What is the incident or experience that’s had the most impact on you in your career, and why?
When I was a junior doctor back in 1988, at 2am one day I saw my tenth heart attack victim of the day. He was 38, with two young children. What struck me was that not that I had saved his life, but that he shouldn’t have been there in the first place. It was a failure of prevention. I thought we as a society should be doing better than this – I should be doing better than this. It’s what made me think of public health as my future.
What should the relationship be like between public services and the citizens they serve?
We always need to remember the importance of geography, history, culture and people’s emotional connection with the place they live. You can’t describe that through performance statistics. A lot of the conversations we’re seeing across Britain at the moment are based on people’s sense of identity and ‘place’. We have really proud traditions in our borough – some of our townships go back so far they’re even mentioned in the Domesday book!
Local government is rooted in that narrative, whereas the NHS is less so. We have to get away from patient engagement and move to citizen empowerment and leadership. We have to get away from ‘public consultation’, usually on a pre-determined set of proposals, to actually co-creating services with the public. What we’ve been doing locally on active ageing, care homes and dementia-friendly citizens have very much harnessed the energy and passion of local people.
The Wigan Deal has been highlighted in recent years as a successful new way of delivering local services. Do you feel it could be repeated elsewhere?
That is the mistake that lots of people make, including policy-makers. There is no one-size-fits-all model. You can learn from lots of places but you can’t replicate it – you are on your own journey. You need to really understand (and invest in) your community, really understand the relationships and the history. And you have to turn it into your own local language. So while we are magpies and learn from the best international and national practice, including from North Karelia in Finland for our public health prevention programme, we always ‘Wiganise’ it and make it rooted in our own asset.
In what ways have you seen it impact on local people?
Female healthy life expectancy in Wigan has now reached the England average for the first time ever, while male healthy life expectancy has also closed the gap on the national average. We’re a working-class, former mining borough but we’ve also made big improvements on smoking prevalence.
And I’ve seen frontline staff freed up in the work we do. We’ve given them their vocation back – and let them get back to why they wanted to do the job in the first place.
You worked in the NHS for 27 years and now in local government for 11 years. What are the main differences in managerial style between NHS managers and the leaders you work with now?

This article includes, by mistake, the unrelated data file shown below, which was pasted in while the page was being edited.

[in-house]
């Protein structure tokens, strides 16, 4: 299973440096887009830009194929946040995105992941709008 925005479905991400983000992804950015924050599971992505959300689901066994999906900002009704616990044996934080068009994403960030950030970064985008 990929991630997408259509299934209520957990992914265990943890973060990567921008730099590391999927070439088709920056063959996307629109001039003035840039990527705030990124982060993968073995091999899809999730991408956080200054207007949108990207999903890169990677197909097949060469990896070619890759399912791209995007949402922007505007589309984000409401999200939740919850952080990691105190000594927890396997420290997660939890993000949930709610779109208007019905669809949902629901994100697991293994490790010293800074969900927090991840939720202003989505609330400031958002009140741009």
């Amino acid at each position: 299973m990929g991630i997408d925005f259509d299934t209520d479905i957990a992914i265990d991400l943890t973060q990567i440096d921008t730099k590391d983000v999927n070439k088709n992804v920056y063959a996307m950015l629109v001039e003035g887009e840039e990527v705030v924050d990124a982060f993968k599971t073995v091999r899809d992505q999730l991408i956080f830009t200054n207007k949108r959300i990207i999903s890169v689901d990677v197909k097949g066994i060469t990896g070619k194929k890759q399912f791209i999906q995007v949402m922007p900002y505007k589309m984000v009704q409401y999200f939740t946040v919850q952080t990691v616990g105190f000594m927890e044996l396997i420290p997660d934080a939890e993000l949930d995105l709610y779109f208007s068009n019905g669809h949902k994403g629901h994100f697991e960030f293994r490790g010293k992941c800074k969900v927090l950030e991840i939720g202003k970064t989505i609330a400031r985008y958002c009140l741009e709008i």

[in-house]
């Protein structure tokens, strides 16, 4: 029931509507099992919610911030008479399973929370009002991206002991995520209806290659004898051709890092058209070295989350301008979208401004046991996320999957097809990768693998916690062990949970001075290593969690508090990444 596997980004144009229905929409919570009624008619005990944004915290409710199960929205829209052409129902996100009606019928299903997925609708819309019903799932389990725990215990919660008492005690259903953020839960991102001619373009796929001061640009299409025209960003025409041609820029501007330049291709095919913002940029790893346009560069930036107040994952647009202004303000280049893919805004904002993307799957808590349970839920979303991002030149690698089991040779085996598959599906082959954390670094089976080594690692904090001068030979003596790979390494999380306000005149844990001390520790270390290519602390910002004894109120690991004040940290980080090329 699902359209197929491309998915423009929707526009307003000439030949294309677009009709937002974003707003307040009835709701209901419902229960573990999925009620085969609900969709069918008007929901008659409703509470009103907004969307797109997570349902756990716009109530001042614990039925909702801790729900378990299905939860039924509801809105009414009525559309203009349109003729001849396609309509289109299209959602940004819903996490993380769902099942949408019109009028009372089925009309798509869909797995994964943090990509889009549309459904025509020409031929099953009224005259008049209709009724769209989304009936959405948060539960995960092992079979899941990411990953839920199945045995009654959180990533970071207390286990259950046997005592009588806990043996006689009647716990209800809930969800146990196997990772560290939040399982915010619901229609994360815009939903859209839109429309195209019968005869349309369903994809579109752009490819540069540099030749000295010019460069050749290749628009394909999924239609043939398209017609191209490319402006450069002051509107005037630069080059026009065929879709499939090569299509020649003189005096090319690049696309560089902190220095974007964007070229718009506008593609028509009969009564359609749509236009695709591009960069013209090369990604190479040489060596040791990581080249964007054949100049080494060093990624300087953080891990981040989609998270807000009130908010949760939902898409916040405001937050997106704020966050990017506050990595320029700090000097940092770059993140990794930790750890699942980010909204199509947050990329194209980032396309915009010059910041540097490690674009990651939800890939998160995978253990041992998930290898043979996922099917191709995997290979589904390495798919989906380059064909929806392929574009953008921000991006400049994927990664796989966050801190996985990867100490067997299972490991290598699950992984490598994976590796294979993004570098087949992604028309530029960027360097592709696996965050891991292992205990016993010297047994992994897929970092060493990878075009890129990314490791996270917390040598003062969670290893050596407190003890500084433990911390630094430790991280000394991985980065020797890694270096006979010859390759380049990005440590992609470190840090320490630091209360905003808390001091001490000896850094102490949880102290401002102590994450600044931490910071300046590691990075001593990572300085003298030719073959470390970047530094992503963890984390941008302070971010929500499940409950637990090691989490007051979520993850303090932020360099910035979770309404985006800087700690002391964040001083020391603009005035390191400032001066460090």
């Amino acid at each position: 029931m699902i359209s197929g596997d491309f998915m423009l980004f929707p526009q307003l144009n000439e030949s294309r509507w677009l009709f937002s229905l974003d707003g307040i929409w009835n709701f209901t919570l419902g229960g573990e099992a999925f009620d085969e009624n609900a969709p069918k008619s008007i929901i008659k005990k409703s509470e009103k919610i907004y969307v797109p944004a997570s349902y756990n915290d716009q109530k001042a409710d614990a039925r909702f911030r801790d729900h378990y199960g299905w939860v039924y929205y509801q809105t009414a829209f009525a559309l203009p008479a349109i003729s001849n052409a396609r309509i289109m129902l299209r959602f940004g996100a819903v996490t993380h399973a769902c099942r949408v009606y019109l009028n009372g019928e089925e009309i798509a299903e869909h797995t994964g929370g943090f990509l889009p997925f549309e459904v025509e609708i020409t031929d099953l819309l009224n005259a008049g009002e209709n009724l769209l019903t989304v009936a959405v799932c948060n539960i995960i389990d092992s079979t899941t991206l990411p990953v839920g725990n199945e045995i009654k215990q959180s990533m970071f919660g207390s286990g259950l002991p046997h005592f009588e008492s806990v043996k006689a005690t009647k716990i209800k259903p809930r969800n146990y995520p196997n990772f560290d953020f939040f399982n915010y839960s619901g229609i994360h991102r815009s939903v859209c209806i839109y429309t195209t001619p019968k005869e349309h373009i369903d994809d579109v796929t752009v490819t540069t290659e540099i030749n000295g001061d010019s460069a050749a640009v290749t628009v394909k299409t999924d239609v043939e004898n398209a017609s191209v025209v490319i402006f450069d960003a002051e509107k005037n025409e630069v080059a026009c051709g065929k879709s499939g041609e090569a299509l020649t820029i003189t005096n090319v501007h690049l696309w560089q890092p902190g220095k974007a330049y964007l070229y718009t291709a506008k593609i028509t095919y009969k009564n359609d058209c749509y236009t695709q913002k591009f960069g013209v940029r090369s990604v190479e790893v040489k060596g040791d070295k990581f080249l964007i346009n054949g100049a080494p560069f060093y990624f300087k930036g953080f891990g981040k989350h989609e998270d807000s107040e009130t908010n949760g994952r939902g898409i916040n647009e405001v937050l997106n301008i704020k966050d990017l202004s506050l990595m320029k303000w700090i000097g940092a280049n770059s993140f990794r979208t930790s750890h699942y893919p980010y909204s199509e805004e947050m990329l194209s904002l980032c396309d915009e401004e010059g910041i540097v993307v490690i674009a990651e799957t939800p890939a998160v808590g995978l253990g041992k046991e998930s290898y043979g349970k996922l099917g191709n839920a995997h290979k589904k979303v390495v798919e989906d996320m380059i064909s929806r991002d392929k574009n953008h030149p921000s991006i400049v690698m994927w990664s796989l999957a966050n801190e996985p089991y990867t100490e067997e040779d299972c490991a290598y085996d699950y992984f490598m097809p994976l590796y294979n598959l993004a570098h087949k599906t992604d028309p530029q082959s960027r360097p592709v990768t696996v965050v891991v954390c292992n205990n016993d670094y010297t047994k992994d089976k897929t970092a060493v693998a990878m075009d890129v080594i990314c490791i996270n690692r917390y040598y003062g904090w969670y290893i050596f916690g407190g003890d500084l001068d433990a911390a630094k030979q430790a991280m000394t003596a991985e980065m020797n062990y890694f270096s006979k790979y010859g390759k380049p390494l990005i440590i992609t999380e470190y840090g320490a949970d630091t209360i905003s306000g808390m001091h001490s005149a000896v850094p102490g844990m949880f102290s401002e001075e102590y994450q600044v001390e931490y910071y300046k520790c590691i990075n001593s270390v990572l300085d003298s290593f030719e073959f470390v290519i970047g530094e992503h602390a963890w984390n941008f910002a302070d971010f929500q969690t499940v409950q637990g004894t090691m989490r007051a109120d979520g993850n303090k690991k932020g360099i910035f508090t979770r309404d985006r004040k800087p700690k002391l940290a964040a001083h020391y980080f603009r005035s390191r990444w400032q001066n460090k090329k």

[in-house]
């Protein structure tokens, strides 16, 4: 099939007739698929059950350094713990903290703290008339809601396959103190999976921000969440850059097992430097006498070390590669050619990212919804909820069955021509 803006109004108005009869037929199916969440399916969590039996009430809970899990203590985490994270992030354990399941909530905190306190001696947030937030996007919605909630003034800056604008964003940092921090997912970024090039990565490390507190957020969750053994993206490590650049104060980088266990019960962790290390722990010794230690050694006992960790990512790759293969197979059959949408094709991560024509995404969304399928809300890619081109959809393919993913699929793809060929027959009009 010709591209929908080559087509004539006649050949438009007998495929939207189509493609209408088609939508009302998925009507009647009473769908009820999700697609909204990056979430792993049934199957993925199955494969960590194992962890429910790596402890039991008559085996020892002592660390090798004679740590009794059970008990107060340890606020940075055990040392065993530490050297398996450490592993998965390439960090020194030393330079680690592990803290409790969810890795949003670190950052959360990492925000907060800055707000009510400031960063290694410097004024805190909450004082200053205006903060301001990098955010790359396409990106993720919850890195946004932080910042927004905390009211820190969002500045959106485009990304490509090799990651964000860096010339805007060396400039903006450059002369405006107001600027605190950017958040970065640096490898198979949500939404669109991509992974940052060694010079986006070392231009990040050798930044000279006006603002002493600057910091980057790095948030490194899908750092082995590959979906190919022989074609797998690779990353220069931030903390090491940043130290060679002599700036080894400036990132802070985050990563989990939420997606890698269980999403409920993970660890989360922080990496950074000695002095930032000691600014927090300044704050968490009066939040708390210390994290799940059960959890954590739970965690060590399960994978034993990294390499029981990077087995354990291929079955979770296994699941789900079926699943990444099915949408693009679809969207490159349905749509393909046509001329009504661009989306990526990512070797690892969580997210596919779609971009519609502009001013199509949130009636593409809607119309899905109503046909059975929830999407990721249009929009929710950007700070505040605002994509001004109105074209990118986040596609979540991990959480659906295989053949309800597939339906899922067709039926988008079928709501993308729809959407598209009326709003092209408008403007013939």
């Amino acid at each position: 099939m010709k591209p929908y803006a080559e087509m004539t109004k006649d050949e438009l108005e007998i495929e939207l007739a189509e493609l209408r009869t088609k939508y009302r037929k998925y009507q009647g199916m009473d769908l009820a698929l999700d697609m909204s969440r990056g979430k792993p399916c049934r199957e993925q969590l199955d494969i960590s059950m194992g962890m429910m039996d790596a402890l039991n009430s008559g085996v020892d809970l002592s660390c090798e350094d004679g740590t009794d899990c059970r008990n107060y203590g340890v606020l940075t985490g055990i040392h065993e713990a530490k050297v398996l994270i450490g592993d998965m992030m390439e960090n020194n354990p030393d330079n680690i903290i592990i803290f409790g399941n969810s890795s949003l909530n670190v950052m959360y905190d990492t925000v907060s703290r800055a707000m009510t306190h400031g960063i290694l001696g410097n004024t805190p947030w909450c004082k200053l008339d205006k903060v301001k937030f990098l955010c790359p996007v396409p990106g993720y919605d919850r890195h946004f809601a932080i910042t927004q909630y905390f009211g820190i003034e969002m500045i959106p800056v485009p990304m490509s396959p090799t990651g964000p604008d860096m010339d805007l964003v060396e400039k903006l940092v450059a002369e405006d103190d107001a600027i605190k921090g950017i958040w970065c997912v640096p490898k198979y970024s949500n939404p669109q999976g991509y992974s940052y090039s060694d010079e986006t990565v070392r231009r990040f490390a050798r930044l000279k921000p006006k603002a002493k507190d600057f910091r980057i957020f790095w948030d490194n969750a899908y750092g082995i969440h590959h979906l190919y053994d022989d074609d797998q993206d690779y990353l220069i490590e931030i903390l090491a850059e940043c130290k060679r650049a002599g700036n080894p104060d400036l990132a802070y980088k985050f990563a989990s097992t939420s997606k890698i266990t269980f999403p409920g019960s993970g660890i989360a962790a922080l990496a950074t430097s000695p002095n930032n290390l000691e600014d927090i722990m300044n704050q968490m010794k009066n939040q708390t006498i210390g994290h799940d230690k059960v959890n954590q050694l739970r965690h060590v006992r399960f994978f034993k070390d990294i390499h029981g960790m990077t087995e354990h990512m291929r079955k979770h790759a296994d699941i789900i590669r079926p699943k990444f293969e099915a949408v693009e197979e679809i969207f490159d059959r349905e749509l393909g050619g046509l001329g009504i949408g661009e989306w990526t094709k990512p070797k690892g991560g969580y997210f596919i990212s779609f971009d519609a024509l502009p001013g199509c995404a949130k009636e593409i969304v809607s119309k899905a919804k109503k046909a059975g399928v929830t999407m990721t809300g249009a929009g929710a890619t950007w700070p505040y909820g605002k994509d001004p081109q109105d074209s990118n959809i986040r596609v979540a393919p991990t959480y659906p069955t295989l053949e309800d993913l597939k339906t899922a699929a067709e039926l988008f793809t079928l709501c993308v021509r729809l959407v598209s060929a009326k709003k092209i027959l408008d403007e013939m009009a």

There’s a top-down, command-and-control culture in the NHS. Things are set nationally, without a lot of room for pragmatism or to say “that’s great, but it won’t fit here, so I need to work around it”. The best local NHS managers try to do that, but it’s difficult when being so rigidly performance managed. There’s much less room for managers taking a risk.
In local government, if you have a permissive managerial and political culture (as we do), risk and innovation is encouraged. We wouldn’t put people in danger, but we aren’t afraid to bend the rules a bit if it gets the right result and frees people up. You can’t command and control health and wellbeing, but you can inspire, empower and enable it.
What is the biggest change you’d like to see within health and social care in the UK?
A move to place-based budgeting, so local areas having both the money and the decision-making power to invest that money across all its services. We see a lot of investment going into the NHS, even if that’s not always how it feels. But that money always tends to prop up doing more of the same or the odd grand scheme, which won’t significantly reduce demand or address the real challenges ahead with an ageing population. We need to think more about how to invest the whole public sector pound, especially on health determinants like housing. We must start to see wellbeing as an economic good.
How would you fund social care?
That’s above my pay grade, but – however we decide as a nation to do it – there’s clearly a need to put social care on a level-playing field with health funding. As with public health, when we think of social care in its full breadth and potential, it is absolutely critical to improving the nation’s health. A lot of it comes down to how social care is seen. It’s not just for old people and it’s not just providing care. It is about positively enabling people throughout their life course to live the best life they can.
What would you have done if you hadn’t gone on to have the career you have?
I’d have aimed for a career in classical music or acting. I’m a rather unusual doctor as I didn’t do any science A-levels, and actually was trained classically in singing – I first started singing in public at the age of nine. Even now I don’t produce traditional annual reports. I instead often channel my inner Judi Dench and much prefer to make public health movies and creative endeavours that involve local citizens and tell the story of the place.
Kate Ardern is Director of Public Health at Wigan Council.